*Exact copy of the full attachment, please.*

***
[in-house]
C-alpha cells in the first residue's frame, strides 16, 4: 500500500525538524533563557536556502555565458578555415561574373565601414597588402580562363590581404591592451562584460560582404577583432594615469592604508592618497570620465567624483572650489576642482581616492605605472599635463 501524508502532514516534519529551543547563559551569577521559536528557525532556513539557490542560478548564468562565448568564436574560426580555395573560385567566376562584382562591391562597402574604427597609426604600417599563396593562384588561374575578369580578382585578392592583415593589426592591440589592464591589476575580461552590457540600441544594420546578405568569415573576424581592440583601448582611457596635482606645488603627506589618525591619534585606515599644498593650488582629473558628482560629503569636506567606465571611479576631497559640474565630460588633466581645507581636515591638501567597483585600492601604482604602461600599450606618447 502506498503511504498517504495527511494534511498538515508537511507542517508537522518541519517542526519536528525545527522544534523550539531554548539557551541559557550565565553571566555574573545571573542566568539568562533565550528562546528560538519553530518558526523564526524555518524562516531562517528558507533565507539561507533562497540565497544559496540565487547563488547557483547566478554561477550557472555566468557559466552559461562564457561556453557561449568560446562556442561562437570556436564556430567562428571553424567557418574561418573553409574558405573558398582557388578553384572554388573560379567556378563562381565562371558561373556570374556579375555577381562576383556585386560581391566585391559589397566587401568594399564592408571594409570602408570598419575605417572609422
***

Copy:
[in-house]
C-alpha cells in the first residue's frame, strides 16, 4: 500500500525538524533563557536556502555565458578555415561574373565601414597588402580562363590581404591592451562584460560582404577583432594615469592604508592618497570620465567624483572650489576642482581616492605605472599635463 501524508502532514516534519529551543547563559551569577521559536528557525532556513539557490542560478548564468562565448568564436574560426580555395573560385567566376562584382562591391562597402574604427597609426604600417599563396593562384588561374575578369580578382585578392592583415593589426592591440589592464591589476575580461552590457540600441544594420546578405568569415573576424581592440583601448582611457596635482606645488603627506589618525591619534585606515599644498593650488582629473558628482560629503569636506567606465571611479576631497559640474565630460588633466581645507581636515591638501567597483585600492601604482604602461600599450606618447 502506498503511504498517504495527511494534511498538515508537511507542517508537522518541519517542526519536528525545527522544534523550539531554548539557551541559557550565565553571566555574573545571573542566568539568562533565550528562546528560538519553530518558526523564526524555518524562516531562517528558507533565507539561507533562497540565497544559496540565487547563488547557483547566478554561477550557472555566468557559466552559461562564457561556453557561449568560446562556442561562437570556436564556430567562428571553424567557418574561418573553409574558405573558398582557388578553384572554388573560379567556378563562381565562371558561373556570374556579375555577381562576383556585386560581391566585391559589397566587401568594399564592408571594409570602408570598419575605417572609422